Ethics Opinion No. 179
Adopted March 9, 1955
The Central Committee has referred a copy of a newspaper showing a three column cut of a picture of a lawyer in front of a stack of law books with a chart of the spine–and with what appears to be a section of the spine in his hand. Over the picture in large print is the caption:
“Supreme Court affirms $ 000,000 Personal Injury Judgment”
and under the picture the following:
“Attorney _____________ using __________ charts and lumbar section of spine to explain effect of predisposing condition.”
then follows a three column story concerning the affirmance of the judgment.
They ask if this article and picture is a violation of the Canons of Ethics.
Since receiving this inquiry we have received another and later edition of the same newspaper with two front page stories about the same attorney recovering a large judgment and an industrial commission award for a very substantial sum. There is no picture with these two stories.
If the attorney procured the use of the picture, this would be unethical and improper. It constitutes indirect advertising.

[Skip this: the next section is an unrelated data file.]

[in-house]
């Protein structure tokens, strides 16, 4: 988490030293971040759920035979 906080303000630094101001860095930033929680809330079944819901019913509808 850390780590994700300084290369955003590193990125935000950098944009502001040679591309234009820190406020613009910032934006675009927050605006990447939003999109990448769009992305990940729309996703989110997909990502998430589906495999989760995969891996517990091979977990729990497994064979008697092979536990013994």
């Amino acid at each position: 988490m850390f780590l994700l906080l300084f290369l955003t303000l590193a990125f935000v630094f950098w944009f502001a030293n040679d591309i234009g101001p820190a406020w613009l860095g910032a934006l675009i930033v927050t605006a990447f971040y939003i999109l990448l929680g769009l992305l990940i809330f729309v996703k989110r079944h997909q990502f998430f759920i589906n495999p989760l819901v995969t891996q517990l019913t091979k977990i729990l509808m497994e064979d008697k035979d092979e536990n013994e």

Canon 27 reads in part as follows,
“… Indirect advertisements for professional employment, such as furnishing or inspiring newspaper comments, or procuring his photograph to be published in connection with causes in which the lawyer has been or is engaged or concerning the manner of their conduct, the magnitude of the interest involved, the importance of the lawyer’s position, and all other self-laudation, offend the traditions and lower the tone of our profession and are reprehensible; … *”.
We appreciate the fact that a lawyer cannot prevent a publisher from reciting facts and using his name in a news story. He can and should refuse to pose for pictures as the lawyer in the picture so obviously did.